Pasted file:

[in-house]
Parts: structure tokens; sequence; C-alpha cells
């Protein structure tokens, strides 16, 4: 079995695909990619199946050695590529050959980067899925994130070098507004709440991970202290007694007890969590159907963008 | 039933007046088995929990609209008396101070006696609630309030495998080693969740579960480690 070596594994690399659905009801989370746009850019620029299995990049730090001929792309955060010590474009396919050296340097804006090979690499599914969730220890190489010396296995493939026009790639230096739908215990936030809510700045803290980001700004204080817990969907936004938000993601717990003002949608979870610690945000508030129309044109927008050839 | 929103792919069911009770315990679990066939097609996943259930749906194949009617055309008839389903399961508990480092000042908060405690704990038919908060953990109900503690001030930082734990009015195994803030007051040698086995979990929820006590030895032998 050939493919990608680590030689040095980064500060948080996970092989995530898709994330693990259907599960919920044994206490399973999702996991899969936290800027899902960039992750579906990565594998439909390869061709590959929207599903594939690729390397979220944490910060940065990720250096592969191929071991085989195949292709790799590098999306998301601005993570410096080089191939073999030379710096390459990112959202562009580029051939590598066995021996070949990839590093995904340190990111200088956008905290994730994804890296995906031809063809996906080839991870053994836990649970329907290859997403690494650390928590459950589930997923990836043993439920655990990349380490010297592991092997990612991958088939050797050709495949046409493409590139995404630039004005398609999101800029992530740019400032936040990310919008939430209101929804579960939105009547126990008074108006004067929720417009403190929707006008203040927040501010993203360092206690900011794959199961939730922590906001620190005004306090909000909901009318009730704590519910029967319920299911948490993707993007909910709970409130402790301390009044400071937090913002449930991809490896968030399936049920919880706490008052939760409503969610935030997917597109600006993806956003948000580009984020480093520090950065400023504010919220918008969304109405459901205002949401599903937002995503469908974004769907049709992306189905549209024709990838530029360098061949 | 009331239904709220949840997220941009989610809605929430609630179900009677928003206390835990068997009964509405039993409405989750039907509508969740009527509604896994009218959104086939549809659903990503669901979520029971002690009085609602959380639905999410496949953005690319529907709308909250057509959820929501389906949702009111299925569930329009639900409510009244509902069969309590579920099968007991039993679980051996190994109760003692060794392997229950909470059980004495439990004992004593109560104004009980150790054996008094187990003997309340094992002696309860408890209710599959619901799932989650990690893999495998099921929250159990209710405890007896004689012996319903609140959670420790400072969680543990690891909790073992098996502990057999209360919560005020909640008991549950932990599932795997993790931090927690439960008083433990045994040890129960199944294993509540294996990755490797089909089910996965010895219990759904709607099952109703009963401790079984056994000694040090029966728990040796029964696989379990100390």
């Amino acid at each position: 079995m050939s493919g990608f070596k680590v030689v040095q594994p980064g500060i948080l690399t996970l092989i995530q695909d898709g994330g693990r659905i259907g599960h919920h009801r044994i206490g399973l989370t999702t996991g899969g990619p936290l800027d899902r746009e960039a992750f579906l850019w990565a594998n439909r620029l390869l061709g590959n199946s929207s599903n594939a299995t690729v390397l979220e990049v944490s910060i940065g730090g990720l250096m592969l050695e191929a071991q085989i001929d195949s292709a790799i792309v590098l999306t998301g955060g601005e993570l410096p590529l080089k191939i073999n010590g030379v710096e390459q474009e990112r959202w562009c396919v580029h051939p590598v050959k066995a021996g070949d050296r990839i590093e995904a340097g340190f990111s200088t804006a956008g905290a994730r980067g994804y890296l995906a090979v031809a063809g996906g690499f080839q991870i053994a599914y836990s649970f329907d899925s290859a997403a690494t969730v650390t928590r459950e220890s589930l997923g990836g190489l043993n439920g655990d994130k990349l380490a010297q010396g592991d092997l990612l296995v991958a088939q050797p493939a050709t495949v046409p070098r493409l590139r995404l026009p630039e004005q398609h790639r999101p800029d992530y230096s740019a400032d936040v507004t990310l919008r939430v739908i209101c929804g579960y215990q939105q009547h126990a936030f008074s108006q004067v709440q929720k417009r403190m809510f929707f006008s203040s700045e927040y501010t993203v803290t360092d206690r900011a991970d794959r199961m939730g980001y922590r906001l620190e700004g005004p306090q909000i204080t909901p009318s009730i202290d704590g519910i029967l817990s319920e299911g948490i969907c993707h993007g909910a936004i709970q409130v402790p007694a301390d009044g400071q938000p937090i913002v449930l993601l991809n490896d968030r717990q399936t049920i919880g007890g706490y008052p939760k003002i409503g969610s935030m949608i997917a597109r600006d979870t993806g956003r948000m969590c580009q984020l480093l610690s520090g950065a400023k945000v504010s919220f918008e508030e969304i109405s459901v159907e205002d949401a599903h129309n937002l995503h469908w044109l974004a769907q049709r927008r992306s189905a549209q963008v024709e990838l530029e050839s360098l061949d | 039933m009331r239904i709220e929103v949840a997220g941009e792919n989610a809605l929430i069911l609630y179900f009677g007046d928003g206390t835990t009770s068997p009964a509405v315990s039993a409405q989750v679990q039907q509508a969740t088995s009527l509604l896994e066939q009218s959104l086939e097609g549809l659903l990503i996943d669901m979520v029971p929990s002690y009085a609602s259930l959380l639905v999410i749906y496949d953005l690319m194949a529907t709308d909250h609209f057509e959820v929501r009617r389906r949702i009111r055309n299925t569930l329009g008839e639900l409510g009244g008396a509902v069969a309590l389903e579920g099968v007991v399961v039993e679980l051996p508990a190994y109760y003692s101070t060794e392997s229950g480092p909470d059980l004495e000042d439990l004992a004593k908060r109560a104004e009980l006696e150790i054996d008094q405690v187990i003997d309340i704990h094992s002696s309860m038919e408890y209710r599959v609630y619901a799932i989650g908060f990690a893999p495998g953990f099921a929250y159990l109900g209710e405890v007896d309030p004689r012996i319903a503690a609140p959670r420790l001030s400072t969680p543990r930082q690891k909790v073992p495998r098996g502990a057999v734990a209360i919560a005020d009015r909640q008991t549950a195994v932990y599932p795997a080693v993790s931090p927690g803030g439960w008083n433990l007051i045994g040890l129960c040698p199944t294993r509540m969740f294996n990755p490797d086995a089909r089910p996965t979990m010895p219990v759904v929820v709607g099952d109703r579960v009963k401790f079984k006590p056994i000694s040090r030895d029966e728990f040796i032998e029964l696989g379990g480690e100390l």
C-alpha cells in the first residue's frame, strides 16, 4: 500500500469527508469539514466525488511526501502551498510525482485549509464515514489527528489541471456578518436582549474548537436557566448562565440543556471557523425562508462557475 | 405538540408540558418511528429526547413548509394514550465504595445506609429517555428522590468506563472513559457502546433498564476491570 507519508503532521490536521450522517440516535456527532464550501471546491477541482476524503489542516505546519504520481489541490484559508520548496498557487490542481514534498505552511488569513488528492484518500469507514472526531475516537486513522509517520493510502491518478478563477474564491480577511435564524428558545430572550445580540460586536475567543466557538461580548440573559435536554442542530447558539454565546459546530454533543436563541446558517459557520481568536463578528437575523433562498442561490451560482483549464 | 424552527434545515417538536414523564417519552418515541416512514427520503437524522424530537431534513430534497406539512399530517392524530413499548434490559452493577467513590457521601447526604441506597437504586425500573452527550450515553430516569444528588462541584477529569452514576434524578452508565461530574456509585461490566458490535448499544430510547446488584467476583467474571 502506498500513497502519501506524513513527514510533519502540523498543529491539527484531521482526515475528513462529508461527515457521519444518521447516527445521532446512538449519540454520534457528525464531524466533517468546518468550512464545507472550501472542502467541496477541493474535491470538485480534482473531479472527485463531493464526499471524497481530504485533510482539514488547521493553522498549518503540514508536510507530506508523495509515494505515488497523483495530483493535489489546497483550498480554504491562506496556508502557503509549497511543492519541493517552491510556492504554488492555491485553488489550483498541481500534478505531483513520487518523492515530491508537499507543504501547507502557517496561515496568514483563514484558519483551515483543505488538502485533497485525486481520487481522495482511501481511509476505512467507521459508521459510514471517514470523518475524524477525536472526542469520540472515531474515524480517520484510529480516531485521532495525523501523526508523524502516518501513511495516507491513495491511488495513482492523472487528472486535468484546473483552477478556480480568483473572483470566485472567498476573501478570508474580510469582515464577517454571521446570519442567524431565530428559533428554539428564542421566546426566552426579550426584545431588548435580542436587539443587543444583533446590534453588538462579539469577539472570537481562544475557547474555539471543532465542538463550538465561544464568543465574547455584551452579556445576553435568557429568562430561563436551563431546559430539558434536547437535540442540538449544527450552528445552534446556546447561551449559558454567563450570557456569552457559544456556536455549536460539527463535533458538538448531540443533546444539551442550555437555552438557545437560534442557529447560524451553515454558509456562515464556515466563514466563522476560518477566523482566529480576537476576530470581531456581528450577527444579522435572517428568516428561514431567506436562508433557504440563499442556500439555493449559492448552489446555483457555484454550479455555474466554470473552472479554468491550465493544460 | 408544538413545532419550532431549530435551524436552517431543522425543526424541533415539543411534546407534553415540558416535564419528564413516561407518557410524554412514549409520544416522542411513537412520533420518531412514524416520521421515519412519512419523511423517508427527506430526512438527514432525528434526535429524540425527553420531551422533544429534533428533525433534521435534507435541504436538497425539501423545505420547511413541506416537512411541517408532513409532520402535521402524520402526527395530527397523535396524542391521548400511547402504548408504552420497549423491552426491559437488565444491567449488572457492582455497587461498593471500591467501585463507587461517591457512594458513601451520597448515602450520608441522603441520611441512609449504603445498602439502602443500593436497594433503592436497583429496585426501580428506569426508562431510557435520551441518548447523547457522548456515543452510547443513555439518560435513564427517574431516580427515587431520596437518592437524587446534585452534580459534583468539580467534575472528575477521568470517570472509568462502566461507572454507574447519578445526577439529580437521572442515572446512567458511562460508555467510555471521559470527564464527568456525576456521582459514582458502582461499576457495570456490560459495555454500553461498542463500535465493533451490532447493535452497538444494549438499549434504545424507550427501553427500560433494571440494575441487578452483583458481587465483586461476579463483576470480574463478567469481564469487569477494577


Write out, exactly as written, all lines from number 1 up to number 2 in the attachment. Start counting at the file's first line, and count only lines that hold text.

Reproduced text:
[in-house]
Parts: structure tokens; sequence; C-alpha cells